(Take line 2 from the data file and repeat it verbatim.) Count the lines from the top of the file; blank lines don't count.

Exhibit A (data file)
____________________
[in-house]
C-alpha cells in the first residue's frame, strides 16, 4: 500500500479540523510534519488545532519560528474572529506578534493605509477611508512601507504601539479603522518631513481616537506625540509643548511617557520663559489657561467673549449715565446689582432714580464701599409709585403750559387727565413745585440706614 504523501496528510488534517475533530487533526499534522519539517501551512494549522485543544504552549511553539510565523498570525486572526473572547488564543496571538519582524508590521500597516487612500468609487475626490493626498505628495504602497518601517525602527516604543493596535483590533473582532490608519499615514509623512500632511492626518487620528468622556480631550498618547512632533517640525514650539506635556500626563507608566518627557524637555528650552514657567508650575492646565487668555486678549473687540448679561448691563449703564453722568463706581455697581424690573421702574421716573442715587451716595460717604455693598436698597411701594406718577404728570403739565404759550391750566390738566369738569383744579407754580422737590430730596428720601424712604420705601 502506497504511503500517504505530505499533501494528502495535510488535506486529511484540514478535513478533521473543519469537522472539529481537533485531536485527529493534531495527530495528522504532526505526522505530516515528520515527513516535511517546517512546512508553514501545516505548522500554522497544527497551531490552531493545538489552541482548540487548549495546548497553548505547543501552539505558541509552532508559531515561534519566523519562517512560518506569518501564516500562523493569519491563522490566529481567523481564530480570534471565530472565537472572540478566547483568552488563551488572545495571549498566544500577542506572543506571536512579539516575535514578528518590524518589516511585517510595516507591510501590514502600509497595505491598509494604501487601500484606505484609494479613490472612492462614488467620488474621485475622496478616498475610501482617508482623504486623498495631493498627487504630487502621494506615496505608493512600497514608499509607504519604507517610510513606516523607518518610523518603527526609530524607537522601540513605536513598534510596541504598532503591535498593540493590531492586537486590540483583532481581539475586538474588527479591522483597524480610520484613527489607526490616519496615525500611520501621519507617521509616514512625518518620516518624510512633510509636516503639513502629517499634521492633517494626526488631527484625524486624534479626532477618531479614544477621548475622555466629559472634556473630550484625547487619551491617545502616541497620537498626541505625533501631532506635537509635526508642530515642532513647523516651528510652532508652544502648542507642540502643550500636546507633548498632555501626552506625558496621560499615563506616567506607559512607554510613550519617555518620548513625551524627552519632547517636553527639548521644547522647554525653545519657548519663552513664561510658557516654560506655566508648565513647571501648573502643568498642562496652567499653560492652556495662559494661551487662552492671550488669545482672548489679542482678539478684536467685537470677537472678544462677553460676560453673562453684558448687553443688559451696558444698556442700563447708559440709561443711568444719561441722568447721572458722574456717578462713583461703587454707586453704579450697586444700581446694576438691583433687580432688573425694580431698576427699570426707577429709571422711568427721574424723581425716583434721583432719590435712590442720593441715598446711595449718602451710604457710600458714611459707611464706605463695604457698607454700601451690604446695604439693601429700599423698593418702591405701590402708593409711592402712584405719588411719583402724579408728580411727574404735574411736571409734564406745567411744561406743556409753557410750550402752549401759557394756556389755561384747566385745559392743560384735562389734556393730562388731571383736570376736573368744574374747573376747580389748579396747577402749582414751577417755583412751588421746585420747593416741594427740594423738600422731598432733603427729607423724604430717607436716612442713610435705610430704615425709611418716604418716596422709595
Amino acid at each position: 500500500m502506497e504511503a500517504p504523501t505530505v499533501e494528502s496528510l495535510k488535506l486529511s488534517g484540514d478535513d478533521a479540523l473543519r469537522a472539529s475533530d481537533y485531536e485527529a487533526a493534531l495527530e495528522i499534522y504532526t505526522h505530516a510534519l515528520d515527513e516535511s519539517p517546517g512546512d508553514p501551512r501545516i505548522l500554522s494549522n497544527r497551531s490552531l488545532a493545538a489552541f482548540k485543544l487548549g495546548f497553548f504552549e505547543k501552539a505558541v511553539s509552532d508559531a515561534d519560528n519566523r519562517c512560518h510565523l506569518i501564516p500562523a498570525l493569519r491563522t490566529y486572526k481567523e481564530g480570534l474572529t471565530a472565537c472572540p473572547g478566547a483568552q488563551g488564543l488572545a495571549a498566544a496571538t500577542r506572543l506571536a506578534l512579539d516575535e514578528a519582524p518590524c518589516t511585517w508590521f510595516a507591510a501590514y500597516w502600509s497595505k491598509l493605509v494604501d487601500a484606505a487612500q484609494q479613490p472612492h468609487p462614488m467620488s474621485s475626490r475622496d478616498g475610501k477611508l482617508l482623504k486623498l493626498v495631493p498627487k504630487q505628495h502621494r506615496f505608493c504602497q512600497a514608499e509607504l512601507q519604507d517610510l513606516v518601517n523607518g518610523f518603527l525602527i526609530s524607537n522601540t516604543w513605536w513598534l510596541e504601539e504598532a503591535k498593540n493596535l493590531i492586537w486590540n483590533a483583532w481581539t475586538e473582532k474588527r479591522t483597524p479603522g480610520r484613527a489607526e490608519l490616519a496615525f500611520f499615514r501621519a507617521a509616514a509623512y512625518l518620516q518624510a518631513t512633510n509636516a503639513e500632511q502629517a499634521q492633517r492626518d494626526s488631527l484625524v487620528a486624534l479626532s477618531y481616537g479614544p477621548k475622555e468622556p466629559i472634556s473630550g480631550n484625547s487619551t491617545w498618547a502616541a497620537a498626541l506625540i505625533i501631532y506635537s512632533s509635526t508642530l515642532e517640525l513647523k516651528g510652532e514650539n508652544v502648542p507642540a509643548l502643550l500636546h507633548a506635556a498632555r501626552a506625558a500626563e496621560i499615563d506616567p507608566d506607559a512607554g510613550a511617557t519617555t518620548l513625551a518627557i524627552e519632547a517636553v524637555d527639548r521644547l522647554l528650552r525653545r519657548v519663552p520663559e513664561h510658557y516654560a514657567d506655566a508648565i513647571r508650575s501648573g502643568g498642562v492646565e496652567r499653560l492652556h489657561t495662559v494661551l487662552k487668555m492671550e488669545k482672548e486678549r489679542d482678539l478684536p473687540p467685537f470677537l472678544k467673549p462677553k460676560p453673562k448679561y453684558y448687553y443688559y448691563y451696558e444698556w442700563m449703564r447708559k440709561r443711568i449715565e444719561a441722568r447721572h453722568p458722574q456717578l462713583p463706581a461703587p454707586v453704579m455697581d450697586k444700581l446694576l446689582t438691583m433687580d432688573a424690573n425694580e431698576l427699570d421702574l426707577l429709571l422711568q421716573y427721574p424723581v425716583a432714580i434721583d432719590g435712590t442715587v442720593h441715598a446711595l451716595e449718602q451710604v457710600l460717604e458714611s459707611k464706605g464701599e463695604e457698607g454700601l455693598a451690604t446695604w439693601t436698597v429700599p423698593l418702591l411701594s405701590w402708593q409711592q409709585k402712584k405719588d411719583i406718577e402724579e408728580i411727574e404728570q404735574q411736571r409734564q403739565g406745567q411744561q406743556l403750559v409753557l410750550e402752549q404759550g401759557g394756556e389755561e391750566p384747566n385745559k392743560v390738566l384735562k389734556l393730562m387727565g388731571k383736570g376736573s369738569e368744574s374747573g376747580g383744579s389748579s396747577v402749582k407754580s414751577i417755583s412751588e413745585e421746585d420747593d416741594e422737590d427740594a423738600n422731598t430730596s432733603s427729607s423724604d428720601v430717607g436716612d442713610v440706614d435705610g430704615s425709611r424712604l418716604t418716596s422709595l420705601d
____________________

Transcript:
C-alpha cells in the first residue's frame, strides 16, 4: 500500500479540523510534519488545532519560528474572529506578534493605509477611508512601507504601539479603522518631513481616537506625540509643548511617557520663559489657561467673549449715565446689582432714580464701599409709585403750559387727565413745585440706614 504523501496528510488534517475533530487533526499534522519539517501551512494549522485543544504552549511553539510565523498570525486572526473572547488564543496571538519582524508590521500597516487612500468609487475626490493626498505628495504602497518601517525602527516604543493596535483590533473582532490608519499615514509623512500632511492626518487620528468622556480631550498618547512632533517640525514650539506635556500626563507608566518627557524637555528650552514657567508650575492646565487668555486678549473687540448679561448691563449703564453722568463706581455697581424690573421702574421716573442715587451716595460717604455693598436698597411701594406718577404728570403739565404759550391750566390738566369738569383744579407754580422737590430730596428720601424712604420705601 502506497504511503500517504505530505499533501494528502495535510488535506486529511484540514478535513478533521473543519469537522472539529481537533485531536485527529493534531495527530495528522504532526505526522505530516515528520515527513516535511517546517512546512508553514501545516505548522500554522497544527497551531490552531493545538489552541482548540487548549495546548497553548505547543501552539505558541509552532508559531515561534519566523519562517512560518506569518501564516500562523493569519491563522490566529481567523481564530480570534471565530472565537472572540478566547483568552488563551488572545495571549498566544500577542506572543506571536512579539516575535514578528518590524518589516511585517510595516507591510501590514502600509497595505491598509494604501487601500484606505484609494479613490472612492462614488467620488474621485475622496478616498475610501482617508482623504486623498495631493498627487504630487502621494506615496505608493512600497514608499509607504519604507517610510513606516523607518518610523518603527526609530524607537522601540513605536513598534510596541504598532503591535498593540493590531492586537486590540483583532481581539475586538474588527479591522483597524480610520484613527489607526490616519496615525500611520501621519507617521509616514512625518518620516518624510512633510509636516503639513502629517499634521492633517494626526488631527484625524486624534479626532477618531479614544477621548475622555466629559472634556473630550484625547487619551491617545502616541497620537498626541505625533501631532506635537509635526508642530515642532513647523516651528510652532508652544502648542507642540502643550500636546507633548498632555501626552506625558496621560499615563506616567506607559512607554510613550519617555518620548513625551524627552519632547517636553527639548521644547522647554525653545519657548519663552513664561510658557516654560506655566508648565513647571501648573502643568498642562496652567499653560492652556495662559494661551487662552492671550488669545482672548489679542482678539478684536467685537470677537472678544462677553460676560453673562453684558448687553443688559451696558444698556442700563447708559440709561443711568444719561441722568447721572458722574456717578462713583461703587454707586453704579450697586444700581446694576438691583433687580432688573425694580431698576427699570426707577429709571422711568427721574424723581425716583434721583432719590435712590442720593441715598446711595449718602451710604457710600458714611459707611464706605463695604457698607454700601451690604446695604439693601429700599423698593418702591405701590402708593409711592402712584405719588411719583402724579408728580411727574404735574411736571409734564406745567411744561406743556409753557410750550402752549401759557394756556389755561384747566385745559392743560384735562389734556393730562388731571383736570376736573368744574374747573376747580389748579396747577402749582414751577417755583412751588421746585420747593416741594427740594423738600422731598432733603427729607423724604430717607436716612442713610435705610430704615425709611418716604418716596422709595